NEW Government figures show that the funding gap between schools and colleges has widened since a previous study in 1997. The comparison of the public funding of education and training for 16 to 19-year-olds shows that schools' costs are higher and FE colleges are lower, writes Ngaio Crequer.
In the schools, an increase in budgets and a rise in the proportion of students staying on in the sixth form led to extra implied funding for those taking A-levels. In FE colleges, average levels of funding were reduced between 1995-96 and 1996-97, says the study.
The new figures show costs for achieving three A-levels are: local authority schools, pound;7,060; grant-maintained schools, pound;7,110; general FE colleges, pound;6,580; and sixth-form colleges, pound;6,360. The previous study was criticised by the Association of Colleges, which said the comparisons were flawed.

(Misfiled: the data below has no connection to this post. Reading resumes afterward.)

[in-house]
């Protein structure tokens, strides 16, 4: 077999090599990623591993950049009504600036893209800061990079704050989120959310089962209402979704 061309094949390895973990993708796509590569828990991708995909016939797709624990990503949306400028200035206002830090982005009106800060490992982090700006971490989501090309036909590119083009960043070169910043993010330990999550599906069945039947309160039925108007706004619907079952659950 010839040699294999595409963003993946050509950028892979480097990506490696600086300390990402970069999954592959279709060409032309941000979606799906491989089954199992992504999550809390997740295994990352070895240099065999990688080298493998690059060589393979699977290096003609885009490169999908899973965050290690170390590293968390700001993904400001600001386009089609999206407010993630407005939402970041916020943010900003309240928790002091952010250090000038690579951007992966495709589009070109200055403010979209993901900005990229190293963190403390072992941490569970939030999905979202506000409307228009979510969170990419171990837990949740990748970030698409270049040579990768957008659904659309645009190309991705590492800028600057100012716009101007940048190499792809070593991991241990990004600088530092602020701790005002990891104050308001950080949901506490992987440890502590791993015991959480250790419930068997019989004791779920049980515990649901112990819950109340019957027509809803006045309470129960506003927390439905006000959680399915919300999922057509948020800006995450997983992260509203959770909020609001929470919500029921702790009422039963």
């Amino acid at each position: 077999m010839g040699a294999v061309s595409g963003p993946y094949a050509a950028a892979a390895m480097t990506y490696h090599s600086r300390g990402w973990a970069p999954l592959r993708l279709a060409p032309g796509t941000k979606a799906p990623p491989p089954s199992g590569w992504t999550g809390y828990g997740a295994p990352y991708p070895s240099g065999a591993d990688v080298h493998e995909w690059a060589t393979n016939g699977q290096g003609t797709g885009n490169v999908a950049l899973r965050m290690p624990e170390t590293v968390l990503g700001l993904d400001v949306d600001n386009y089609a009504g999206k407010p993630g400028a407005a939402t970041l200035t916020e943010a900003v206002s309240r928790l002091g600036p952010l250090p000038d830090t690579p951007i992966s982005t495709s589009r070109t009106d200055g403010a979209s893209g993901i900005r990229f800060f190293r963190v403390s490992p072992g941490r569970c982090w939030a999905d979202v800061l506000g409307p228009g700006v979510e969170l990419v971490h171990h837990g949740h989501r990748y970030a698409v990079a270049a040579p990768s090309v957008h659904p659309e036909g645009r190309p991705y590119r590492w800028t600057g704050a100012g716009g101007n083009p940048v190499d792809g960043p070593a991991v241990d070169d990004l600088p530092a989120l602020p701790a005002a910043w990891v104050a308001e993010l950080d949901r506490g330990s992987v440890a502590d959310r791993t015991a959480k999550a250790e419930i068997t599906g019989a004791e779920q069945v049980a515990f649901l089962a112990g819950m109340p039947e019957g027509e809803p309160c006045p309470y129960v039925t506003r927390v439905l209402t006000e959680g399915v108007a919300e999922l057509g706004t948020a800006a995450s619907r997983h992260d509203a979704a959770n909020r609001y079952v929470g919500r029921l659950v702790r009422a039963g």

Since then a consultation group, including the AOC and the Further Education Funding Council, has been meeting to discuss the figures.
John Brennan, director of development at the AOC, said that apart from one caveat on the treatment of depreciation on inherited assets, the new approach fairly represented the comparative position between the sectors. "We now have a very different picture on the public record of what the costs are and that will influence people's thinking. We have won the argument."